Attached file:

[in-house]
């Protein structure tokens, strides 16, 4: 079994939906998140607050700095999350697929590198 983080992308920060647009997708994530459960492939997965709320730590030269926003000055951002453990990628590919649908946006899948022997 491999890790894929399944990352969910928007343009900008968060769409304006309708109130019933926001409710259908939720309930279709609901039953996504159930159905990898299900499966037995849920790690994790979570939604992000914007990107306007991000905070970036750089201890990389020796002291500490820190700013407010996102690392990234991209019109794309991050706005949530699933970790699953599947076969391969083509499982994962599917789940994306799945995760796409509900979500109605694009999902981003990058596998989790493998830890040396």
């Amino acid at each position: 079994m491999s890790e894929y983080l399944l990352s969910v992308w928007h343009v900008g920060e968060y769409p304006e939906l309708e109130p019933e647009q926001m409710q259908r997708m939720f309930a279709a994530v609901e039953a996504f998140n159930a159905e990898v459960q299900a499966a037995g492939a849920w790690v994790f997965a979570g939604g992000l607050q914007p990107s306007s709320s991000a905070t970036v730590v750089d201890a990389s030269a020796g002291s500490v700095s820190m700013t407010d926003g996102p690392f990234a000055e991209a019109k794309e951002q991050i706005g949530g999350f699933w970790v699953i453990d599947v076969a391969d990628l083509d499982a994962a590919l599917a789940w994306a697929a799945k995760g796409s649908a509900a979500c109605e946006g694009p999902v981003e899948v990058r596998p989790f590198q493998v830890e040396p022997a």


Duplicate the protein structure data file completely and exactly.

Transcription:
[in-house]
């Protein structure tokens, strides 16, 4: 079994939906998140607050700095999350697929590198 983080992308920060647009997708994530459960492939997965709320730590030269926003000055951002453990990628590919649908946006899948022997 491999890790894929399944990352969910928007343009900008968060769409304006309708109130019933926001409710259908939720309930279709609901039953996504159930159905990898299900499966037995849920790690994790979570939604992000914007990107306007991000905070970036750089201890990389020796002291500490820190700013407010996102690392990234991209019109794309991050706005949530699933970790699953599947076969391969083509499982994962599917789940994306799945995760796409509900979500109605694009999902981003990058596998989790493998830890040396």
């Amino acid at each position: 079994m491999s890790e894929y983080l399944l990352s969910v992308w928007h343009v900008g920060e968060y769409p304006e939906l309708e109130p019933e647009q926001m409710q259908r997708m939720f309930a279709a994530v609901e039953a996504f998140n159930a159905e990898v459960q299900a499966a037995g492939a849920w790690v994790f997965a979570g939604g992000l607050q914007p990107s306007s709320s991000a905070t970036v730590v750089d201890a990389s030269a020796g002291s500490v700095s820190m700013t407010d926003g996102p690392f990234a000055e991209a019109k794309e951002q991050i706005g949530g999350f699933w970790v699953i453990d599947v076969a391969d990628l083509d499982a994962a590919l599917a789940w994306a697929a799945k995760g796409s649908a509900a979500c109605e946006g694009p999902v981003e899948v990058r596998p989790f590198q493998v830890e040396p022997a």